Seasons of Lancaster County

Don Shenk can’t recall exactly when he became interested in photography, but he can tell you he takes a camera with him almost everywhere he goes. 

If you want to know anything about the evolution of the camera or photography, just ask Don. Having been a photographer for over five decades, he can say he has learned a lot – enough to turn a hobby into an art form.

Don’s love of photography – and Lancaster County – led to the recent publication of two books, Seasons of Lancaster County, Home to the World’s Largest Amish Community, and Lancaster County, A Keepsake. The books were published by Schiffer Publishing, Ltd., which is located in Atglen, Chester County.

Having lived in the Southern End of Lancaster County his entire life, Don continues to be awestruck by the diversified beauty of the county. He also developed a great respect for the Amish. His admiration of their family values and work ethic is captured in his photographs.

“My pictures are not portraitures, but rather they are pictures of the Amish in their own environment,” he explains. His approach is seen through a breathtaking action photo of an Amish horse and buggy taken during a blizzard. Other familiar sights include barn raisings and the Amish at work in their fields. Others depict children at play. One captures an Amish farmer squeezing his horse-drawn baler and wagon through Jackson’s Mill covered bridge. Roadside stands brimming with pumpkins celebrate the fall season.

Seasons of Lancaster County begins with a moving dedication devoted to “the happening,” when on a beautiful October day in 2006, a lone gunman entered the West Nickel Mines School, killing five young Amish girls. Don, who is a lifetime member of the New Danville Fire Company (as a fireman and the company’s photographer), was very familiar with the Nickel Mines area, as it is one of his favorite photography destinations. He commiserated with the first responders who were the first to arrive on-site and was extremely moved by the forgiveness of the Amish toward the shooter and his family. The book’s moving dedication prepares the reader for the honest and respectful pictures that follow.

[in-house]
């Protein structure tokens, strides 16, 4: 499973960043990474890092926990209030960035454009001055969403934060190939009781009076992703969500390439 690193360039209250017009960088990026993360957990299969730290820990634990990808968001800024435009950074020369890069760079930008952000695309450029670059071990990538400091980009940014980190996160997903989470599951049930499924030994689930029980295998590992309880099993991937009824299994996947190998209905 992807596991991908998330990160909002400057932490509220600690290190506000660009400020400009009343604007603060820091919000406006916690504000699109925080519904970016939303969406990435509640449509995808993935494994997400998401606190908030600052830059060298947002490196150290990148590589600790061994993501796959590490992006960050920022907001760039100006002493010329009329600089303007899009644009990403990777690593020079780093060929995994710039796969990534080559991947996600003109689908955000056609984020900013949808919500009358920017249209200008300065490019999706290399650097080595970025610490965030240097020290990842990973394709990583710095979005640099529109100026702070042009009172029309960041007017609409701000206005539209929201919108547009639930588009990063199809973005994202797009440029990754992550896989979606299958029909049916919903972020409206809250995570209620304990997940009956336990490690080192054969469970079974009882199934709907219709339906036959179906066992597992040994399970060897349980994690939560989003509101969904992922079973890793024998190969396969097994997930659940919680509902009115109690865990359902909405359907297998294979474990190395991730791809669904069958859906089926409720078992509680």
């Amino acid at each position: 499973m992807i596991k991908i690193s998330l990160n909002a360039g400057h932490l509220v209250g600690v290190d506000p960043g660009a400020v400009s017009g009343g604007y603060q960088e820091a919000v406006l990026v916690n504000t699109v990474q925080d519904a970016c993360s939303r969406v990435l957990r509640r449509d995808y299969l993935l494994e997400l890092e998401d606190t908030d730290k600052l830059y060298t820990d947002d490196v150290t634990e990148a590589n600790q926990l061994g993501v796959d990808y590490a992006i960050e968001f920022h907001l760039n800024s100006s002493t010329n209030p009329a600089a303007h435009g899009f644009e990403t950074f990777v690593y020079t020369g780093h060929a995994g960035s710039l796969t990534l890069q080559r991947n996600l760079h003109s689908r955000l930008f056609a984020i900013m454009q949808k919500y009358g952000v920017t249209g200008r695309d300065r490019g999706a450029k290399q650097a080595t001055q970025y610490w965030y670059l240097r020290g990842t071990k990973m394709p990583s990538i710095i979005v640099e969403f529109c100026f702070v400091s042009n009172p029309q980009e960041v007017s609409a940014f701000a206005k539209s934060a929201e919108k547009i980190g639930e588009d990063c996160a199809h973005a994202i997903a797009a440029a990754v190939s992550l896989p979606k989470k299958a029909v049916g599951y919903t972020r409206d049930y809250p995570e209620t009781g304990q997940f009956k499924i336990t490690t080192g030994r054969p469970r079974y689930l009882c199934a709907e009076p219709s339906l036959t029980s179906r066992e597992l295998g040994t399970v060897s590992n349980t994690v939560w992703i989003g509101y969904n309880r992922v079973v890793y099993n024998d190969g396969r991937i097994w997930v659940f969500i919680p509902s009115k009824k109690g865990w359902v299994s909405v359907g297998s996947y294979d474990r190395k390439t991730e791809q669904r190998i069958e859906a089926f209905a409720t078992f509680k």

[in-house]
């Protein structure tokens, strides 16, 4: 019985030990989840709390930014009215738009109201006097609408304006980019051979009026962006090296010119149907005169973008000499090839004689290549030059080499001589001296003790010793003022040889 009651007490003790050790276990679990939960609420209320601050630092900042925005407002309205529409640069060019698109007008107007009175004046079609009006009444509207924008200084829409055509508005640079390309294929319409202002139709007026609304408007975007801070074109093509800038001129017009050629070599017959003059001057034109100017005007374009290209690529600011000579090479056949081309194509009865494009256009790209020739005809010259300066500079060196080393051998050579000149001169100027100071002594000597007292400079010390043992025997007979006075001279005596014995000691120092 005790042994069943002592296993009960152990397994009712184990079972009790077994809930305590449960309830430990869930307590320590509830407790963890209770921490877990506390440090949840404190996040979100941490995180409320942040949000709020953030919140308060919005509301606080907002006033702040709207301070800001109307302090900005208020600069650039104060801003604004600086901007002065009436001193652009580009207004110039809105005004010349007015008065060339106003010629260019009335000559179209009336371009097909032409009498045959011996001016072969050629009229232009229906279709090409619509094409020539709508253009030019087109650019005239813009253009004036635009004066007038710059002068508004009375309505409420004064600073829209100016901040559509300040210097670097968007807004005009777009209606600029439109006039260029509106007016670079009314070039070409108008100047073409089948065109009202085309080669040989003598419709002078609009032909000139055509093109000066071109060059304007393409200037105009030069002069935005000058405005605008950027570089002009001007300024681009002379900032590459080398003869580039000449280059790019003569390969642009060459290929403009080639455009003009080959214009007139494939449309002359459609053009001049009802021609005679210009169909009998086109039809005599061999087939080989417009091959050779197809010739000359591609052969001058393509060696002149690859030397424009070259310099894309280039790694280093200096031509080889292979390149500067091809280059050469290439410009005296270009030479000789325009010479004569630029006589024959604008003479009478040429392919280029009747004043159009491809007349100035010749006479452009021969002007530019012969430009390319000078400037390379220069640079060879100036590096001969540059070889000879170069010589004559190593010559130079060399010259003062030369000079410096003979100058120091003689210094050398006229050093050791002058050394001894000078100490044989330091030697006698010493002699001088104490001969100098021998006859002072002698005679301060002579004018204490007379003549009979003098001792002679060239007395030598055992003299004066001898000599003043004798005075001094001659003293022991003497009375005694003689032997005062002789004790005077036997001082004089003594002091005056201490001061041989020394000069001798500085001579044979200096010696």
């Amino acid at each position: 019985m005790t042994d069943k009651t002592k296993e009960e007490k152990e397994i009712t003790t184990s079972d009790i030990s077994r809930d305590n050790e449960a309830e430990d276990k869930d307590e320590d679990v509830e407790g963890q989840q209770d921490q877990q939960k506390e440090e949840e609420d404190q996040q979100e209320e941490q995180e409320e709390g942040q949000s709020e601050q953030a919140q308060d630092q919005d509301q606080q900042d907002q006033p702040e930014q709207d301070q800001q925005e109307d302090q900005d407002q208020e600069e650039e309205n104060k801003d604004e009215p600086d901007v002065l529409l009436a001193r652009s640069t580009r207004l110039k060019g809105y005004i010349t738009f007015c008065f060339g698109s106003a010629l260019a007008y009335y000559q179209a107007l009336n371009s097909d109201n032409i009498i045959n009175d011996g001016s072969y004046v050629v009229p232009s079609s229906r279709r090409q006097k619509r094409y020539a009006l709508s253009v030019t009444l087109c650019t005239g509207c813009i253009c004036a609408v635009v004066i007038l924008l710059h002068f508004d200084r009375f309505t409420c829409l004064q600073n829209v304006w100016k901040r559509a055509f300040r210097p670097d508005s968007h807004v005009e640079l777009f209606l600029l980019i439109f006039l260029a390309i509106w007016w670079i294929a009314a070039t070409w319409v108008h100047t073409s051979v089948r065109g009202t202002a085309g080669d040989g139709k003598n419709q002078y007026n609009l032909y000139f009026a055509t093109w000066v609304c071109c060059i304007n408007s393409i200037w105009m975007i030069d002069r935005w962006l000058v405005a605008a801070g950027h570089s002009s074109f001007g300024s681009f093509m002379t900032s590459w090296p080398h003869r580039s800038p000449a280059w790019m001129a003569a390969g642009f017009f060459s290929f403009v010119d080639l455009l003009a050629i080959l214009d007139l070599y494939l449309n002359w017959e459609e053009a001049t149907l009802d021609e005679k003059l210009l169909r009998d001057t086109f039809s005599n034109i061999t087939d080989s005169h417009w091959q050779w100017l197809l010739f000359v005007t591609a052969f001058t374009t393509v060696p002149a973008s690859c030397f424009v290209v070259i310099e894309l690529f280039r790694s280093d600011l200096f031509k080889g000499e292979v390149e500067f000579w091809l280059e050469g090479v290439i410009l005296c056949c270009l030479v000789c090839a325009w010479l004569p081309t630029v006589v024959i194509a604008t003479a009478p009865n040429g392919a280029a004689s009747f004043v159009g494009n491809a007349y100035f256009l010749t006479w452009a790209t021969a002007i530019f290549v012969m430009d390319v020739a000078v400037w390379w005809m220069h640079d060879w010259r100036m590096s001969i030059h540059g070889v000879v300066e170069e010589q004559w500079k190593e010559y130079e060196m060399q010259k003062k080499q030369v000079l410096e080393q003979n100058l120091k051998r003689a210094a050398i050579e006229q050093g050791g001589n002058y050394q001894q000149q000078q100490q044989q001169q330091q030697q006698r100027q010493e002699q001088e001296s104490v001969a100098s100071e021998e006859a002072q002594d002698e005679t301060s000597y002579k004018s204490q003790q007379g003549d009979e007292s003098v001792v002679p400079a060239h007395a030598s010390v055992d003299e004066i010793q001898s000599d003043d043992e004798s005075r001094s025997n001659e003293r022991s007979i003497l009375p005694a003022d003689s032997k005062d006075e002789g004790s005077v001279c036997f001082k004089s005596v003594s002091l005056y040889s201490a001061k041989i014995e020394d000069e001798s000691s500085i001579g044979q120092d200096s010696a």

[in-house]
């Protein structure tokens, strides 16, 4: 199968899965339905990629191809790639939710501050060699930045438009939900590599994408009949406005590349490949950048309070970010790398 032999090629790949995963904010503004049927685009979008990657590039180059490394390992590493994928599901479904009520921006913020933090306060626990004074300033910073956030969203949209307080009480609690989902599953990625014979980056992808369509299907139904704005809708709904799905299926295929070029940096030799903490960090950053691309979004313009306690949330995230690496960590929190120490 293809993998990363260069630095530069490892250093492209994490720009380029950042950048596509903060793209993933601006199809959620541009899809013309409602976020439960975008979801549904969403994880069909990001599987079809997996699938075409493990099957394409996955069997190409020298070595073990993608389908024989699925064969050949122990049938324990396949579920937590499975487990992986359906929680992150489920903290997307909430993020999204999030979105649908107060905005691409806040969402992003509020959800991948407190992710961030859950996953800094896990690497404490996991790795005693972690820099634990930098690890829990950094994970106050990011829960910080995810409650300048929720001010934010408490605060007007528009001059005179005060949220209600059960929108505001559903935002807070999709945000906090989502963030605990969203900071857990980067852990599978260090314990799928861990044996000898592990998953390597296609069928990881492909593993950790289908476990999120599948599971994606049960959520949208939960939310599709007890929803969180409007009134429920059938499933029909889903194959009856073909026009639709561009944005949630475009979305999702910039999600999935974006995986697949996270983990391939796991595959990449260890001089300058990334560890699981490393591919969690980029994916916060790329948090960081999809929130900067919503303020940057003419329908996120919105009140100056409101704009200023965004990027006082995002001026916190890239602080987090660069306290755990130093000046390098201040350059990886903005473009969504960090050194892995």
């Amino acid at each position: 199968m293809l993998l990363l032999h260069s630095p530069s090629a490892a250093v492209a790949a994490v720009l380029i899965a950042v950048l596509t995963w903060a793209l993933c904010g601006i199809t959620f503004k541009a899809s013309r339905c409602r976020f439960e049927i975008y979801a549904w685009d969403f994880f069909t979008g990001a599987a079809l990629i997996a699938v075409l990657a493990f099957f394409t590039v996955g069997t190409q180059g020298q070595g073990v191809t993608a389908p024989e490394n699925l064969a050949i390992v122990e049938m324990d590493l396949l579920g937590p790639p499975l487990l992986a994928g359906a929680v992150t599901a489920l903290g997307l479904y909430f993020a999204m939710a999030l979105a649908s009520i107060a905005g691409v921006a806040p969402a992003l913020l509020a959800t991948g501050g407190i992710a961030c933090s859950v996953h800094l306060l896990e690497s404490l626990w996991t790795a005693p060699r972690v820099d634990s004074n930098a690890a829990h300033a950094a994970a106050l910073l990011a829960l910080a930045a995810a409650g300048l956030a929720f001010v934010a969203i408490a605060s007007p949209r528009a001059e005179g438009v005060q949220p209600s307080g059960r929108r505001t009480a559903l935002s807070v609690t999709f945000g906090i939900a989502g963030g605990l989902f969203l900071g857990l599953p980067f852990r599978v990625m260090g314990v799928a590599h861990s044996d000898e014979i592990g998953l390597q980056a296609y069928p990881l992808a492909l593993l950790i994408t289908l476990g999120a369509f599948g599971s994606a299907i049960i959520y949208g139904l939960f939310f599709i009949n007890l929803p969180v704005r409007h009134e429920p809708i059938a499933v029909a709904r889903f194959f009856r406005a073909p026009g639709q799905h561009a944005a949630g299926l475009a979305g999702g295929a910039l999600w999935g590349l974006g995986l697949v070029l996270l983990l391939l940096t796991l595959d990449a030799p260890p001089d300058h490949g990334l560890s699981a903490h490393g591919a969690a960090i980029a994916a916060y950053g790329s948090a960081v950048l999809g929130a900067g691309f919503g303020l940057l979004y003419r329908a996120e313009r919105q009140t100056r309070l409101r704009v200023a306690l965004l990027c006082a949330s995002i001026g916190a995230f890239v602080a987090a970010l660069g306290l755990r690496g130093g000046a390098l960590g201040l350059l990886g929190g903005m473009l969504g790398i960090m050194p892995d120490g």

The pictures in Lancaster County, A Keepsake, reveal the county in all its simplistic beauty – showing off what is regarded as “The Garden Spot of America.”

The process took about three years to complete – from Don’s initial contact with the publisher to the final products. He was free to select the photos that would go into each one.

While Don has loved taking pictures his entire life, his career as a photographer became his “second act” after he retired from Lezzer Lumber (originally J.H. Brubaker Lumber) in 2015.

A graduate of Penn Manor High School (1962), Don became involved with the Youth for Christ Ministry after graduating from Lancaster Bible College in 1966. Residents of Lancaster County may well remember the ministry’s popular fall fundraiser, Scream in the Dark. Don says, “It eventually ended when society changed. It came to an end for safety reasons.” And, he is also related to another Lancaster icon – his grandfather was the founder of Shenk’s Cup Cheese.

Don is also a charter member of the Lancaster Camera Club. His 32-year tenure includes having served two separate terms as president. He believes, “If you want to become a good photographer, basically,
take pictures!”

He considers himself a traditional photographer in that he tries to get the picture right in the camera rather than sit in front of a computer editing the picture later. He does not use post-processing techniques like Photoshop®, PaintShop®, etc. “I try to get it right the first time,” he explains, adding, “I am not anti any of these [techniques], I just don’t use them.”

Today, Don employs Canon 5D Mark III and 7D Mark II cameras to capture his shots. He’s rarely found driving without a camera in his truck. “Seventy percent of my shots come directly from the driver’s seat,” he informs.

Don participates in several photo competitions a year. He was made Senior Fellow of the Wilmington International Exhibition of Photography in 2016. This honor is only given to a select few who have had more than 100 photographic entries in the juried international show. He’s also garnered various photographic awards throughout the years. But even with two recently released books and all his awards, Don confesses, “I have never considered myself a professional, but rather more like an advanced amateur who just loves to take pictures.”

Don’s books can be purchased at local bookstores and specialty shops, as well as through Amazon. They can also be purchased directly from Schiffer Publishing (schifferbooks.com).

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